On day two, Nicole Murray claimed bronze – full details of day two here.

On day three, Eltje Malzbender claimed silver – full details of day three here.

Full details of day four here.

DayPara athleteRaceTimePlacing
Day 1Eltje MalzbenderWomen’s T1 time trial44:50.23, +2:15.29 behind first placeSilver
Day 1Stevo HillsMen’s T2 time trial34:26.85, +2:37.28 behind first place6th
Day 2Fraser SharpMen’s C2 time trial26:54.95, +1:41.61 behind first place8th
Day 2Sarah EllingtonWomen’s C2 time trial33:08.79`, +4:00.02 behind first place7th
Day 2Nicole MurrayWomen’s C5 time trial27:12.82, +1:56.22 behind first placeBronze
Day 3Eltje MalzbenderWomen’s T1 road race1:11:23, +03:44 behind first placeSilver
Day 3Stevo HillsMen’s T2 road race1:10:12, +01:18 behind first place4th
Day 4Fraser SharpMen’s C2 road race1:41:07, +02:34 behind first place7th
Day 4Sarah EllingtonWomen's C2 road race- 1 lap10th
Day 4Nicole MurrayWomen's C5 road race1:45:50, +05:21 behind first place5th

What do the classifications mean in Para cycling?

Classification groups Para cyclists with an eligible impairment into sports classes, according to how much their impairment affects their ability to carry out the fundamental activities in their sport.

  • Para athletes who are able to use a standard bicycle (with approved adaptations) compete in the five sport classes C1-5, Sport class C1 is allocated to athletes with the most severe activity limitation, while the sport class C5 is allocated to athletes with minimum impairments. The C1-5 sport classes include athletes with limb deficiency, impaired muscle power or range of motion and impairments affecting co-ordination, such as uncoordinated movements and involuntary movements.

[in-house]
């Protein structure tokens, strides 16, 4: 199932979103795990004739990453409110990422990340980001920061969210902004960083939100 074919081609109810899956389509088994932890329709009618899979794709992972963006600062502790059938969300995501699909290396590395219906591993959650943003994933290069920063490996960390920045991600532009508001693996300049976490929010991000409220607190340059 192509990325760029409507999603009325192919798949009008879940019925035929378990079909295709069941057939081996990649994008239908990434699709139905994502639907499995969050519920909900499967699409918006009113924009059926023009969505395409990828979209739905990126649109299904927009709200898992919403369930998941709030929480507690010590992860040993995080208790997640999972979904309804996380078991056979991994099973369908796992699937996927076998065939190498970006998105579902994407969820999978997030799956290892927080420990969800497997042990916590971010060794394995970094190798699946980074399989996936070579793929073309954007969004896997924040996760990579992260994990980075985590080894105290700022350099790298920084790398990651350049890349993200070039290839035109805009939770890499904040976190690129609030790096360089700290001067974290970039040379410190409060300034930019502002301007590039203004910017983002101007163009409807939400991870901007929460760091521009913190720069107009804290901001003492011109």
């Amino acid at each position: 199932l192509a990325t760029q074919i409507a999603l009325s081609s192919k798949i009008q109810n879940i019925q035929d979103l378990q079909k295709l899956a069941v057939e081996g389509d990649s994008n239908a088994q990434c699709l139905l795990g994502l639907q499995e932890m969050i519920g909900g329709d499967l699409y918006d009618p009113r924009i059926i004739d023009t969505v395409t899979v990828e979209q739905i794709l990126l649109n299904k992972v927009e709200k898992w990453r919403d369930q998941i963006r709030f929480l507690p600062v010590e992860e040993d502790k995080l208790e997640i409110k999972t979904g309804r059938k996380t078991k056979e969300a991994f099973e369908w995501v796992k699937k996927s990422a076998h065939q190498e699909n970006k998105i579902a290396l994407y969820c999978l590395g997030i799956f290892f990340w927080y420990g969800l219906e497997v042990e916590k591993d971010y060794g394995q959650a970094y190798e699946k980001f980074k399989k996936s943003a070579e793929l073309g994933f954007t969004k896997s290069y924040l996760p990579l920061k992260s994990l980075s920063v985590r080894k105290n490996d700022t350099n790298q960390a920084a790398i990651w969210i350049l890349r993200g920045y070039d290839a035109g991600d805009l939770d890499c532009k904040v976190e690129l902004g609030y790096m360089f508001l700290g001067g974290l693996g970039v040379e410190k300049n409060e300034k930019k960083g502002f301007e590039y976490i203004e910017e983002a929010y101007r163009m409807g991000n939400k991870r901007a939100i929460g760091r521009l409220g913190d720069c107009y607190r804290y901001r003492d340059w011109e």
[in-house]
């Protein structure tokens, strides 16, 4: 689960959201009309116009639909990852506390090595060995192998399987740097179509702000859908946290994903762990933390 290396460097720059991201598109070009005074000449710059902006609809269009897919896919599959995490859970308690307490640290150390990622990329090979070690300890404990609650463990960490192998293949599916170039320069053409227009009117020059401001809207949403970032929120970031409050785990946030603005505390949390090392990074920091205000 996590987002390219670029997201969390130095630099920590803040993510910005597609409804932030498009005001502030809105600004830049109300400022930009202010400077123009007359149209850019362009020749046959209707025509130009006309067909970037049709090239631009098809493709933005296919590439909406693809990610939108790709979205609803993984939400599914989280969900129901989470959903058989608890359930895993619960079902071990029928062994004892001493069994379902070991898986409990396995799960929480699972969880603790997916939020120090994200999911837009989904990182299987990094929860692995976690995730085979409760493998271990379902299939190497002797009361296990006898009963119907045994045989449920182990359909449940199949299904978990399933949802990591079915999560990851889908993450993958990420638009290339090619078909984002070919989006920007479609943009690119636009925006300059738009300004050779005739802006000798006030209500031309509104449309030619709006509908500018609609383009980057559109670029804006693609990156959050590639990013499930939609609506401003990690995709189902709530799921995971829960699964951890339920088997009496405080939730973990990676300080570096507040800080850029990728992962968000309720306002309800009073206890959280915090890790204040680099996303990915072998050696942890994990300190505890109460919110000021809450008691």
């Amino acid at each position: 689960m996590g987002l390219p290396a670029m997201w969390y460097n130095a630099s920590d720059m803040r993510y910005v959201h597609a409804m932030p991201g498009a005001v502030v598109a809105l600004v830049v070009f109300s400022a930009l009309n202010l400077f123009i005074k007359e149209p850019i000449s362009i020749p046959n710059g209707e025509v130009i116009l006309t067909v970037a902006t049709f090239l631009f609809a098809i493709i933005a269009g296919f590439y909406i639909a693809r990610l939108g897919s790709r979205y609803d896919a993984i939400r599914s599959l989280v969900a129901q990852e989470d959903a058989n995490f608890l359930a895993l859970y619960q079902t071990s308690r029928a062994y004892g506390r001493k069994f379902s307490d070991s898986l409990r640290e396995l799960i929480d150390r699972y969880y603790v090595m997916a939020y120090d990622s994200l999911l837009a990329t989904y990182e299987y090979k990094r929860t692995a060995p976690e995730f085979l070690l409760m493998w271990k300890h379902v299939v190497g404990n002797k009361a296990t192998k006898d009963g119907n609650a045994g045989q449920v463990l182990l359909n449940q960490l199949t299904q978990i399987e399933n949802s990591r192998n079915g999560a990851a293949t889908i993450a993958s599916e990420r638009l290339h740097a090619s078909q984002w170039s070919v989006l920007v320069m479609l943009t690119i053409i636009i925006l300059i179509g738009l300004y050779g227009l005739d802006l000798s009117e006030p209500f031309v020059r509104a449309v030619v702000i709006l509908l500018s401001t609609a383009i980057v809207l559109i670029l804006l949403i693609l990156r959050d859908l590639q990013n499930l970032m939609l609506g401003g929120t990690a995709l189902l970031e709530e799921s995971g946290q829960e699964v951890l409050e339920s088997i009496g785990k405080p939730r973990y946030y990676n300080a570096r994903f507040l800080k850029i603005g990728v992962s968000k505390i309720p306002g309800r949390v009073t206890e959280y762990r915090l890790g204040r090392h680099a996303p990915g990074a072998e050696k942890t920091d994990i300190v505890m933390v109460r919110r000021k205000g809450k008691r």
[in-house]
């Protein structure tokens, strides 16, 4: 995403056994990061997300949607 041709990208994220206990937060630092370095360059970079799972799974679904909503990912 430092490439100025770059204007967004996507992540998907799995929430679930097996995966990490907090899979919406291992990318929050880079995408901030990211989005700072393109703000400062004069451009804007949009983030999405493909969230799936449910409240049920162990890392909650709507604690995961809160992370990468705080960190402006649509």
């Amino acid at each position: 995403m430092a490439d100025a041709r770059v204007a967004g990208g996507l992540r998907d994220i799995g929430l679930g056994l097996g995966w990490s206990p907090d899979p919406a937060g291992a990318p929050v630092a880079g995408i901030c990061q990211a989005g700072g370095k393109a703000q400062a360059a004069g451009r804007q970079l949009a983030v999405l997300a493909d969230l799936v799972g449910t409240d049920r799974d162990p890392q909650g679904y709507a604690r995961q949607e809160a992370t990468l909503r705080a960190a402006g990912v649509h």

• Para cyclists who have a visual impairment race on a tandem bicycle with a sighted cyclist (pilot) at the front. They cycle in the sports class B. This class will include athletes with a range of visual impairment from a low visual acuity (less than 6/60) and/or a visual field of less than 20 degrees through to athletes with no vision.
  • Para athletes who ride a tricycle are unable to ride a bicycle safely due to impairment affecting their balance and coordination. They are divided into two classes, T1 and T2. The sport class T1 is allocated to athletes with more significant balance and co-ordination impairments and problems controlling movements than athletes competing in sport class T2.
  • There are five different sport classes for handcycle racing. The lower numbers indicate a more severe activity limitation. Para athletes competing in the H1 classes have a complete loss of trunk and leg function and limited arm function, e.g. as a result of a spinal cord injury. Para athletes in the H4 class have limited or no leg function, but good trunk and arm function. Para cyclists in sport classes H1 – 4 compete in a reclined position. Para cyclists in the H5 sport class sit on their knees because they are able to use their arms and trunk to accelerate the handcycle. Para athletes in this sport class might have leg amputations, paraplegia or mild to moderate involuntary and uncoordinated movements.